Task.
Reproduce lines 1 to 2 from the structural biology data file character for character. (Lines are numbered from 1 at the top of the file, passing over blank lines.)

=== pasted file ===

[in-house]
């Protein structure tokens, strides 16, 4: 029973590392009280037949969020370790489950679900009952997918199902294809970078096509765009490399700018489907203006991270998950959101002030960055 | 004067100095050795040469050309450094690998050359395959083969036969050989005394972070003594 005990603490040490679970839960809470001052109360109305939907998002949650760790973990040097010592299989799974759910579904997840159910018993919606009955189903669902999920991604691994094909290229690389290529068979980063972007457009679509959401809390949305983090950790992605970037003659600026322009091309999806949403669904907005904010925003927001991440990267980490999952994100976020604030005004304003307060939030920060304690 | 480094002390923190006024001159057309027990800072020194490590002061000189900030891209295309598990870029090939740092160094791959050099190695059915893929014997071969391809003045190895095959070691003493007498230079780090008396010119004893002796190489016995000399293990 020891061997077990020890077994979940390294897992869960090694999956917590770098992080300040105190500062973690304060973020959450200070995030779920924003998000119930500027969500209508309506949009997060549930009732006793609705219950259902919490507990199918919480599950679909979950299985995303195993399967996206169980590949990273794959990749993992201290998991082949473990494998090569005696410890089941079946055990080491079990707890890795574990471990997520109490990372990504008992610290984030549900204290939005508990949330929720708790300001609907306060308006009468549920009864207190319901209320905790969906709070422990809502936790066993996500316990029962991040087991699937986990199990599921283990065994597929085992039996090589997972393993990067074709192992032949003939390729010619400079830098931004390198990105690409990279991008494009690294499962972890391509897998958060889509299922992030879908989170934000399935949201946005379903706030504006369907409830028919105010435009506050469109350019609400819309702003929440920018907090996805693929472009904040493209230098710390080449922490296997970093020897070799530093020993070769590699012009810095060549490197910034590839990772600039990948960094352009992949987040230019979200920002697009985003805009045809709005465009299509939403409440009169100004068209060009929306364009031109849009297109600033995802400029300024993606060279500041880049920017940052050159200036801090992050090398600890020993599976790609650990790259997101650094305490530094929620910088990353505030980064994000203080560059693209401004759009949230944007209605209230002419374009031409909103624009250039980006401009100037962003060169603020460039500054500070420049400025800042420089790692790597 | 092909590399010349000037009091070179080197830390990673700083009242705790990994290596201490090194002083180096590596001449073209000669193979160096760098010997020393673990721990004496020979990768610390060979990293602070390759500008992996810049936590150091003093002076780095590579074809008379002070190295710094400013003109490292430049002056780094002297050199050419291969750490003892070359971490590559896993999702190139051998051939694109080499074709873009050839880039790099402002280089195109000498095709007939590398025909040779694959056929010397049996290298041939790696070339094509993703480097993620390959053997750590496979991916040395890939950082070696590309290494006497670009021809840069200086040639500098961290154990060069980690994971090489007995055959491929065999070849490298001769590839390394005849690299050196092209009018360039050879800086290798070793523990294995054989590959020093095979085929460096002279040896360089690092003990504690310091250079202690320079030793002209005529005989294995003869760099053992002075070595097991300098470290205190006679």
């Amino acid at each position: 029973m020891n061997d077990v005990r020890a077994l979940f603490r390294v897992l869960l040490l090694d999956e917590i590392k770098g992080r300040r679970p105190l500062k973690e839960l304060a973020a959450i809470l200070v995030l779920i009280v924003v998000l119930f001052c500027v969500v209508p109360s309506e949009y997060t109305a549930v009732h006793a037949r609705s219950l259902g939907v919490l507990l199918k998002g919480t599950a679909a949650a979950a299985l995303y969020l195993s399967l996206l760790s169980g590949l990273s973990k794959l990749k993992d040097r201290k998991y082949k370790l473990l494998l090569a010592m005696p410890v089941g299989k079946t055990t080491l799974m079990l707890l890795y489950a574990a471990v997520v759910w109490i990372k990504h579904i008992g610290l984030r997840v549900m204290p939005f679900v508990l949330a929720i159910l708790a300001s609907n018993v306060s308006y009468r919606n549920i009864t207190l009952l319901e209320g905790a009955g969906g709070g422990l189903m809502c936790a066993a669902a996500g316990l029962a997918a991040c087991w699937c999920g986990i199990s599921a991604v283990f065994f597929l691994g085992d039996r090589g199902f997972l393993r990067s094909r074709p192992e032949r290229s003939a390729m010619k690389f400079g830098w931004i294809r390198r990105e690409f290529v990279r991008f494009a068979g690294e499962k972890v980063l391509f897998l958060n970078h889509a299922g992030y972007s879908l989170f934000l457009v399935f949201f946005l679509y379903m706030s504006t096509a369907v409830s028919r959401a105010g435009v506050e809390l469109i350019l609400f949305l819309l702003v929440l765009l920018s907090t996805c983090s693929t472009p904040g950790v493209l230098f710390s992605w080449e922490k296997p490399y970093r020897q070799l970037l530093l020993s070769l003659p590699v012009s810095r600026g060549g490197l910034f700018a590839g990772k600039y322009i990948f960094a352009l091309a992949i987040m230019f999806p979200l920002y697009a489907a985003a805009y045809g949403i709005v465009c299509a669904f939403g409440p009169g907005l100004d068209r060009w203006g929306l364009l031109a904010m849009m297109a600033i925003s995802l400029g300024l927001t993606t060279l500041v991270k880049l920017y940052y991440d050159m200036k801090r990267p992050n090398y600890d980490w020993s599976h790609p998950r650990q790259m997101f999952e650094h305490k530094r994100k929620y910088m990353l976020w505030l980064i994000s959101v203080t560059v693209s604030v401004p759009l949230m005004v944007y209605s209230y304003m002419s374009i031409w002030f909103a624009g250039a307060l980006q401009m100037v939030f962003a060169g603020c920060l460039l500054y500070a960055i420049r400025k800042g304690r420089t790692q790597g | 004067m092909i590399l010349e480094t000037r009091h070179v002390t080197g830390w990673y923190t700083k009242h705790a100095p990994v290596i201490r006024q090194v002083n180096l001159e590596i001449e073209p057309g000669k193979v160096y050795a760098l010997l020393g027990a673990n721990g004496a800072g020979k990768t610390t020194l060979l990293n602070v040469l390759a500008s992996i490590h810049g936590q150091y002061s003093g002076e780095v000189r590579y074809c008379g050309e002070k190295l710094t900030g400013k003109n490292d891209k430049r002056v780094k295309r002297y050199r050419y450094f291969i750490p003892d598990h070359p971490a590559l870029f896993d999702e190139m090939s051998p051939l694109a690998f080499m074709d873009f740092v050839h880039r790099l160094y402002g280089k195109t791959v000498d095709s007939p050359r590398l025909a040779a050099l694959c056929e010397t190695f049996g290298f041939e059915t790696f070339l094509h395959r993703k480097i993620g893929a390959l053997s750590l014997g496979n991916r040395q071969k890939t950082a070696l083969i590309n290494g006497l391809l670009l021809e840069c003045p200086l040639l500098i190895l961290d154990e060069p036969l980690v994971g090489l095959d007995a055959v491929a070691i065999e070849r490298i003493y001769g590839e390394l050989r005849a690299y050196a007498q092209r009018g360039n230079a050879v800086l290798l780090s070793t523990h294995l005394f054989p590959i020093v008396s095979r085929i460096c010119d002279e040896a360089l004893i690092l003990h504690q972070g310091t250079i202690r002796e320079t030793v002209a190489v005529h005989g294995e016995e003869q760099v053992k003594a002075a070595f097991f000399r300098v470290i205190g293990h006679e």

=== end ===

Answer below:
[in-house]
């Protein structure tokens, strides 16, 4: 029973590392009280037949969020370790489950679900009952997918199902294809970078096509765009490399700018489907203006991270998950959101002030960055 | 004067100095050795040469050309450094690998050359395959083969036969050989005394972070003594 005990603490040490679970839960809470001052109360109305939907998002949650760790973990040097010592299989799974759910579904997840159910018993919606009955189903669902999920991604691994094909290229690389290529068979980063972007457009679509959401809390949305983090950790992605970037003659600026322009091309999806949403669904907005904010925003927001991440990267980490999952994100976020604030005004304003307060939030920060304690 | 480094002390923190006024001159057309027990800072020194490590002061000189900030891209295309598990870029090939740092160094791959050099190695059915893929014997071969391809003045190895095959070691003493007498230079780090008396010119004893002796190489016995000399293990 020891061997077990020890077994979940390294897992869960090694999956917590770098992080300040105190500062973690304060973020959450200070995030779920924003998000119930500027969500209508309506949009997060549930009732006793609705219950259902919490507990199918919480599950679909979950299985995303195993399967996206169980590949990273794959990749993992201290998991082949473990494998090569005696410890089941079946055990080491079990707890890795574990471990997520109490990372990504008992610290984030549900204290939005508990949330929720708790300001609907306060308006009468549920009864207190319901209320905790969906709070422990809502936790066993996500316990029962991040087991699937986990199990599921283990065994597929085992039996090589997972393993990067074709192992032949003939390729010619400079830098931004390198990105690409990279991008494009690294499962972890391509897998958060889509299922992030879908989170934000399935949201946005379903706030504006369907409830028919105010435009506050469109350019609400819309702003929440920018907090996805693929472009904040493209230098710390080449922490296997970093020897070799530093020993070769590699012009810095060549490197910034590839990772600039990948960094352009992949987040230019979200920002697009985003805009045809709005465009299509939403409440009169100004068209060009929306364009031109849009297109600033995802400029300024993606060279500041880049920017940052050159200036801090992050090398600890020993599976790609650990790259997101650094305490530094929620910088990353505030980064994000203080560059693209401004759009949230944007209605209230002419374009031409909103624009250039980006401009100037962003060169603020460039500054500070420049400025800042420089790692790597 | 092909590399010349000037009091070179080197830390990673700083009242705790990994290596201490090194002083180096590596001449073209000669193979160096760098010997020393673990721990004496020979990768610390060979990293602070390759500008992996810049936590150091003093002076780095590579074809008379002070190295710094400013003109490292430049002056780094002297050199050419291969750490003892070359971490590559896993999702190139051998051939694109080499074709873009050839880039790099402002280089195109000498095709007939590398025909040779694959056929010397049996290298041939790696070339094509993703480097993620390959053997750590496979991916040395890939950082070696590309290494006497670009021809840069200086040639500098961290154990060069980690994971090489007995055959491929065999070849490298001769590839390394005849690299050196092209009018360039050879800086290798070793523990294995054989590959020093095979085929460096002279040896360089690092003990504690310091250079202690320079030793002209005529005989294995003869760099053992002075070595097991300098470290205190006679």